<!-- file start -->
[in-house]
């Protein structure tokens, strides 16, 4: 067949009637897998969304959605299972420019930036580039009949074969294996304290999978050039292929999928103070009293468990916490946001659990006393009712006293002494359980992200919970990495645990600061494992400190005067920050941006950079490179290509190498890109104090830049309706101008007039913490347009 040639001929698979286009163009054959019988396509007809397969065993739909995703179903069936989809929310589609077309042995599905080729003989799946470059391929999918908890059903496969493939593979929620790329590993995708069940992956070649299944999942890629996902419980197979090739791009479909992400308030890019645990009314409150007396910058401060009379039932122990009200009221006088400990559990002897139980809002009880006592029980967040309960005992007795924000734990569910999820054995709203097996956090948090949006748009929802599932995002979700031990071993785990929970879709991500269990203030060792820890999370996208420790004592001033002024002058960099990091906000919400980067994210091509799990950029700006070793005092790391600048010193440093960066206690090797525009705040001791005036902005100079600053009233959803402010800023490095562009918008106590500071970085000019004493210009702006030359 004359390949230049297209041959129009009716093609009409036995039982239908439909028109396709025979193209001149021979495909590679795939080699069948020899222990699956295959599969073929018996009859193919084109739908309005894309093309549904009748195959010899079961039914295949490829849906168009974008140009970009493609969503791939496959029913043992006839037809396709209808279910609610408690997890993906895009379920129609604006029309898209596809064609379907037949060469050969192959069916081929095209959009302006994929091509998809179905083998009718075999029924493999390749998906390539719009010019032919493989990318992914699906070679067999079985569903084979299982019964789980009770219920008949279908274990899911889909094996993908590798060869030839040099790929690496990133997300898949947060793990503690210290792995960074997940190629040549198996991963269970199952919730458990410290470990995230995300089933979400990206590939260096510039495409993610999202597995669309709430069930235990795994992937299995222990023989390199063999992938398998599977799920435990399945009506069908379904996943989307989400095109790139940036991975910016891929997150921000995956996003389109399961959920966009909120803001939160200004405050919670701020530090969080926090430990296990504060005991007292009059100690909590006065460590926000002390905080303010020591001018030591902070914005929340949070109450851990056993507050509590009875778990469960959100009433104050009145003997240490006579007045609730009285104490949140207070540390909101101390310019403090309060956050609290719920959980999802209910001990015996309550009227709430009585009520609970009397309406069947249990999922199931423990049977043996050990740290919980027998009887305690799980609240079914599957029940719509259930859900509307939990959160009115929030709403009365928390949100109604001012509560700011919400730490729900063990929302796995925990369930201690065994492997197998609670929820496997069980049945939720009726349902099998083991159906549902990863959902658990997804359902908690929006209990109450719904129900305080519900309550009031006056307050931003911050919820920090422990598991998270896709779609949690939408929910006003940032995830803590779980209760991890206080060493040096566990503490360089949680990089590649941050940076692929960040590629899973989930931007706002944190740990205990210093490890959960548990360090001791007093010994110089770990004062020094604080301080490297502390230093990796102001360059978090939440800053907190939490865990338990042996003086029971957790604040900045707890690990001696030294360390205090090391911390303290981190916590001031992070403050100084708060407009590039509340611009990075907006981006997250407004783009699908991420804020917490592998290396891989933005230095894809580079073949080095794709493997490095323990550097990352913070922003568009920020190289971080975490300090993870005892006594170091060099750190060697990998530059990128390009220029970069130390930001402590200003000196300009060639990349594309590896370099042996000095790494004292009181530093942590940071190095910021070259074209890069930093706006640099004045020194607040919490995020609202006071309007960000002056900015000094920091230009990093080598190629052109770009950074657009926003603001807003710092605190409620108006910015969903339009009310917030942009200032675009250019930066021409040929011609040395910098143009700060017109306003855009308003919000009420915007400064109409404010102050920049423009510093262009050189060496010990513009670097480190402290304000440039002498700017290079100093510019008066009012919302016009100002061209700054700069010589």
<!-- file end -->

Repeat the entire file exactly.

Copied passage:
[in-house]
């Protein structure tokens, strides 16, 4: 067949009637897998969304959605299972420019930036580039009949074969294996304290999978050039292929999928103070009293468990916490946001659990006393009712006293002494359980992200919970990495645990600061494992400190005067920050941006950079490179290509190498890109104090830049309706101008007039913490347009 040639001929698979286009163009054959019988396509007809397969065993739909995703179903069936989809929310589609077309042995599905080729003989799946470059391929999918908890059903496969493939593979929620790329590993995708069940992956070649299944999942890629996902419980197979090739791009479909992400308030890019645990009314409150007396910058401060009379039932122990009200009221006088400990559990002897139980809002009880006592029980967040309960005992007795924000734990569910999820054995709203097996956090948090949006748009929802599932995002979700031990071993785990929970879709991500269990203030060792820890999370996208420790004592001033002024002058960099990091906000919400980067994210091509799990950029700006070793005092790391600048010193440093960066206690090797525009705040001791005036902005100079600053009233959803402010800023490095562009918008106590500071970085000019004493210009702006030359 004359390949230049297209041959129009009716093609009409036995039982239908439909028109396709025979193209001149021979495909590679795939080699069948020899222990699956295959599969073929018996009859193919084109739908309005894309093309549904009748195959010899079961039914295949490829849906168009974008140009970009493609969503791939496959029913043992006839037809396709209808279910609610408690997890993906895009379920129609604006029309898209596809064609379907037949060469050969192959069916081929095209959009302006994929091509998809179905083998009718075999029924493999390749998906390539719009010019032919493989990318992914699906070679067999079985569903084979299982019964789980009770219920008949279908274990899911889909094996993908590798060869030839040099790929690496990133997300898949947060793990503690210290792995960074997940190629040549198996991963269970199952919730458990410290470990995230995300089933979400990206590939260096510039495409993610999202597995669309709430069930235990795994992937299995222990023989390199063999992938398998599977799920435990399945009506069908379904996943989307989400095109790139940036991975910016891929997150921000995956996003389109399961959920966009909120803001939160200004405050919670701020530090969080926090430990296990504060005991007292009059100690909590006065460590926000002390905080303010020591001018030591902070914005929340949070109450851990056993507050509590009875778990469960959100009433104050009145003997240490006579007045609730009285104490949140207070540390909101101390310019403090309060956050609290719920959980999802209910001990015996309550009227709430009585009520609970009397309406069947249990999922199931423990049977043996050990740290919980027998009887305690799980609240079914599957029940719509259930859900509307939990959160009115929030709403009365928390949100109604001012509560700011919400730490729900063990929302796995925990369930201690065994492997197998609670929820496997069980049945939720009726349902099998083991159906549902990863959902658990997804359902908690929006209990109450719904129900305080519900309550009031006056307050931003911050919820920090422990598991998270896709779609949690939408929910006003940032995830803590779980209760991890206080060493040096566990503490360089949680990089590649941050940076692929960040590629899973989930931007706002944190740990205990210093490890959960548990360090001791007093010994110089770990004062020094604080301080490297502390230093990796102001360059978090939440800053907190939490865990338990042996003086029971957790604040900045707890690990001696030294360390205090090391911390303290981190916590001031992070403050100084708060407009590039509340611009990075907006981006997250407004783009699908991420804020917490592998290396891989933005230095894809580079073949080095794709493997490095323990550097990352913070922003568009920020190289971080975490300090993870005892006594170091060099750190060697990998530059990128390009220029970069130390930001402590200003000196300009060639990349594309590896370099042996000095790494004292009181530093942590940071190095910021070259074209890069930093706006640099004045020194607040919490995020609202006071309007960000002056900015000094920091230009990093080598190629052109770009950074657009926003603001807003710092605190409620108006910015969903339009009310917030942009200032675009250019930066021409040929011609040395910098143009700060017109306003855009308003919000009420915007400064109409404010102050920049423009510093262009050189060496010990513009670097480190402290304000440039002498700017290079100093510019008066009012919302016009100002061209700054700069010589």